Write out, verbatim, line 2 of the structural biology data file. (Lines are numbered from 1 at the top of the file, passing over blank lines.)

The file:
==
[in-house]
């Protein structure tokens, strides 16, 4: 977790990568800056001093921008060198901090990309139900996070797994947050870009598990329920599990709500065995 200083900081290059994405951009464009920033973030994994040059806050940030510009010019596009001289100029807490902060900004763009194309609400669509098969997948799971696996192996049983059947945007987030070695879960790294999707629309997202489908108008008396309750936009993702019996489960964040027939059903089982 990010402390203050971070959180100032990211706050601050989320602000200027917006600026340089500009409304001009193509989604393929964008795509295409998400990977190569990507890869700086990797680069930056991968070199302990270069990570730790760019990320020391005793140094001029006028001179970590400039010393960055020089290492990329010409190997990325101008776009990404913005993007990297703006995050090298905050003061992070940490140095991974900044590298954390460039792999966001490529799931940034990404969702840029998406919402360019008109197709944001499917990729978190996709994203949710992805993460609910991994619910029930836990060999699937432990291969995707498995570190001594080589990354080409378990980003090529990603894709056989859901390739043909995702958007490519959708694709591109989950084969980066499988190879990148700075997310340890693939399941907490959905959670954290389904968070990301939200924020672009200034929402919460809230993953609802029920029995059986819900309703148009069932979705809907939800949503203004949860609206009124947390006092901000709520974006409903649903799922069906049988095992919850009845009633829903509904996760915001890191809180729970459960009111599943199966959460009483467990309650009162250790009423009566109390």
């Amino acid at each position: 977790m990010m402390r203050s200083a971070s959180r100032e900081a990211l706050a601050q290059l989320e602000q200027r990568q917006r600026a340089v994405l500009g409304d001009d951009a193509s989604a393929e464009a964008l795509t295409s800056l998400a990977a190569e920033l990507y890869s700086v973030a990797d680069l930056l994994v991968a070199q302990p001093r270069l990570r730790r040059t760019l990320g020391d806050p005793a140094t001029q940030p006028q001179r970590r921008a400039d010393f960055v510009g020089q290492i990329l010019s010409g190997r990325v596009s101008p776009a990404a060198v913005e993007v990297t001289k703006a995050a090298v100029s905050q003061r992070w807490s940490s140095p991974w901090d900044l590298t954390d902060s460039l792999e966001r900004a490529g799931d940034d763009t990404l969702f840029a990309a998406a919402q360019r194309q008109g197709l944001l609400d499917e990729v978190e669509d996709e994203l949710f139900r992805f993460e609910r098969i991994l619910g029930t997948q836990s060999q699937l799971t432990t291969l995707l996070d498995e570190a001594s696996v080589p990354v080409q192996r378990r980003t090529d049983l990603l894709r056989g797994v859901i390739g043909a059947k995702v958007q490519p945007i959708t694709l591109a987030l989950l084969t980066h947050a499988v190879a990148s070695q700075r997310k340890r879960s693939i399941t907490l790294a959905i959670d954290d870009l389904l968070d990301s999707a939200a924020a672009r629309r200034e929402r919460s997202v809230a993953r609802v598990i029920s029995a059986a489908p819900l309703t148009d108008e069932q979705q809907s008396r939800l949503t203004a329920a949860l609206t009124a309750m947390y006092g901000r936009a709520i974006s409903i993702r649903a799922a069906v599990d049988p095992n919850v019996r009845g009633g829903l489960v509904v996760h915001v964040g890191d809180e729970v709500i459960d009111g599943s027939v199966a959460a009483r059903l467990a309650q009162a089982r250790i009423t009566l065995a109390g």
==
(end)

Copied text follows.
């Protein structure tokens, strides 16, 4: 977790990568800056001093921008060198901090990309139900996070797994947050870009598990329920599990709500065995 200083900081290059994405951009464009920033973030994994040059806050940030510009010019596009001289100029807490902060900004763009194309609400669509098969997948799971696996192996049983059947945007987030070695879960790294999707629309997202489908108008008396309750936009993702019996489960964040027939059903089982 990010402390203050971070959180100032990211706050601050989320602000200027917006600026340089500009409304001009193509989604393929964008795509295409998400990977190569990507890869700086990797680069930056991968070199302990270069990570730790760019990320020391005793140094001029006028001179970590400039010393960055020089290492990329010409190997990325101008776009990404913005993007990297703006995050090298905050003061992070940490140095991974900044590298954390460039792999966001490529799931940034990404969702840029998406919402360019008109197709944001499917990729978190996709994203949710992805993460609910991994619910029930836990060999699937432990291969995707498995570190001594080589990354080409378990980003090529990603894709056989859901390739043909995702958007490519959708694709591109989950084969980066499988190879990148700075997310340890693939399941907490959905959670954290389904968070990301939200924020672009200034929402919460809230993953609802029920029995059986819900309703148009069932979705809907939800949503203004949860609206009124947390006092901000709520974006409903649903799922069906049988095992919850009845009633829903509904996760915001890191809180729970459960009111599943199966959460009483467990309650009162250790009423009566109390």